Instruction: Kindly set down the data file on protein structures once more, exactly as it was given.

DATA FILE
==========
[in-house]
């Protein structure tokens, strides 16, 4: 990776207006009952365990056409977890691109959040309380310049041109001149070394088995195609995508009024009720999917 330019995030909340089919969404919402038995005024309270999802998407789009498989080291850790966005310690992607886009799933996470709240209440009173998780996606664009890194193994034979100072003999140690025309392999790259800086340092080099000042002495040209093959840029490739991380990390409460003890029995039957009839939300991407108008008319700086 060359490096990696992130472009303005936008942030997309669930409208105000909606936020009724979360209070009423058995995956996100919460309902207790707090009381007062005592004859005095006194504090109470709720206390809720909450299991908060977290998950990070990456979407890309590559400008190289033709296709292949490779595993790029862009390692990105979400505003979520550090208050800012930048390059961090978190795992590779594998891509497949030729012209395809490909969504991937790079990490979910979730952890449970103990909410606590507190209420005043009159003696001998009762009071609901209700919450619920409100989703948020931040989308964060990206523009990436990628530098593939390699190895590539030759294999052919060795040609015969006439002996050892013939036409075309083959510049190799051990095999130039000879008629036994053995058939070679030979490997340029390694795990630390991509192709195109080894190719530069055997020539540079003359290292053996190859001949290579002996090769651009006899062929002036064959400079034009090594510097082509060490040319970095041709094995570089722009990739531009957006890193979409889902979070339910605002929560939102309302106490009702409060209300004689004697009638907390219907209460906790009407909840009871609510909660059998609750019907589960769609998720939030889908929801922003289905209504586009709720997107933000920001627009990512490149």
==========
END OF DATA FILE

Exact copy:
[in-house]
């Protein structure tokens, strides 16, 4: 990776207006009952365990056409977890691109959040309380310049041109001149070394088995195609995508009024009720999917 330019995030909340089919969404919402038995005024309270999802998407789009498989080291850790966005310690992607886009799933996470709240209440009173998780996606664009890194193994034979100072003999140690025309392999790259800086340092080099000042002495040209093959840029490739991380990390409460003890029995039957009839939300991407108008008319700086 060359490096990696992130472009303005936008942030997309669930409208105000909606936020009724979360209070009423058995995956996100919460309902207790707090009381007062005592004859005095006194504090109470709720206390809720909450299991908060977290998950990070990456979407890309590559400008190289033709296709292949490779595993790029862009390692990105979400505003979520550090208050800012930048390059961090978190795992590779594998891509497949030729012209395809490909969504991937790079990490979910979730952890449970103990909410606590507190209420005043009159003696001998009762009071609901209700919450619920409100989703948020931040989308964060990206523009990436990628530098593939390699190895590539030759294999052919060795040609015969006439002996050892013939036409075309083959510049190799051990095999130039000879008629036994053995058939070679030979490997340029390694795990630390991509192709195109080894190719530069055997020539540079003359290292053996190859001949290579002996090769651009006899062929002036064959400079034009090594510097082509060490040319970095041709094995570089722009990739531009957006890193979409889902979070339910605002929560939102309302106490009702409060209300004689004697009638907390219907209460906790009407909840009871609510909660059998609750019907589960769609998720939030889908929801922003289905209504586009709720997107933000920001627009990512490149």